mtvU and The Jed Foundation launched the Peabody Award-winning and Emmy-nominated "Half of Us" campaign in November 2006 to fight the stigma around mental health and encourage help-seeking among college students across the country. The campaign includes on-air, online and on campus elements. The backbone of the campaign is http://www.HalfofUs.com where students can access a variety of programming and resources, including videos featuring a diverse group of students and artists like Mary J. Blige, Pete Wentz of Fall Out Boy and Brittany Snow, speaking candidly about their personal struggles with serious mental health issues. The centerpiece of the site is an anonymous self-evaluator screening tool - developed by the Duke University Medical Center - which helps users understand more about their state of mind and access campus-specific resources. The site also features an action center where students can become advocates on issues related to college mental health and suicide prevention.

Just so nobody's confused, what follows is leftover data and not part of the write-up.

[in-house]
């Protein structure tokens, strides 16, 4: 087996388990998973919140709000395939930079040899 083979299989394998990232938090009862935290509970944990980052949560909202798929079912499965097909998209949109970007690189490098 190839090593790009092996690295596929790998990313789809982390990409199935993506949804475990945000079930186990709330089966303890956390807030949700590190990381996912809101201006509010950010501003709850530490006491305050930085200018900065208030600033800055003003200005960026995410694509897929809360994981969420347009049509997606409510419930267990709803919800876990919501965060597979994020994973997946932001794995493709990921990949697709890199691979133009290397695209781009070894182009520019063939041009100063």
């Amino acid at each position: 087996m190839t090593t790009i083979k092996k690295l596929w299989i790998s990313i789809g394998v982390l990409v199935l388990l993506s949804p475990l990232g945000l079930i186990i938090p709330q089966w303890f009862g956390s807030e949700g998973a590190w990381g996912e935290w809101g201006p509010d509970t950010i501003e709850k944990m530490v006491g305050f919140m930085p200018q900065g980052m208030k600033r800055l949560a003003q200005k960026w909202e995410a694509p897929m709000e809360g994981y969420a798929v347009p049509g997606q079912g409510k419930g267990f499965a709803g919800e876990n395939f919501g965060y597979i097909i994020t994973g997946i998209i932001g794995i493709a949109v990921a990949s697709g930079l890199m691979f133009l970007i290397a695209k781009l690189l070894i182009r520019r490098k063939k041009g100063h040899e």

The "Half of Us" campaign takes its name from a national survey that showed nearly half of all college students have been so depressed they couldn't function, and was built on original research that showed most students would not seek help for emotional issues due to embarrassment or a lack of information about available resources (visit http://www.HalfofUs.com/press.aspx to view the findings of the "mtvU College Mental Health Study: Stress, Depression, Stigma & Students).
About The Jed Foundation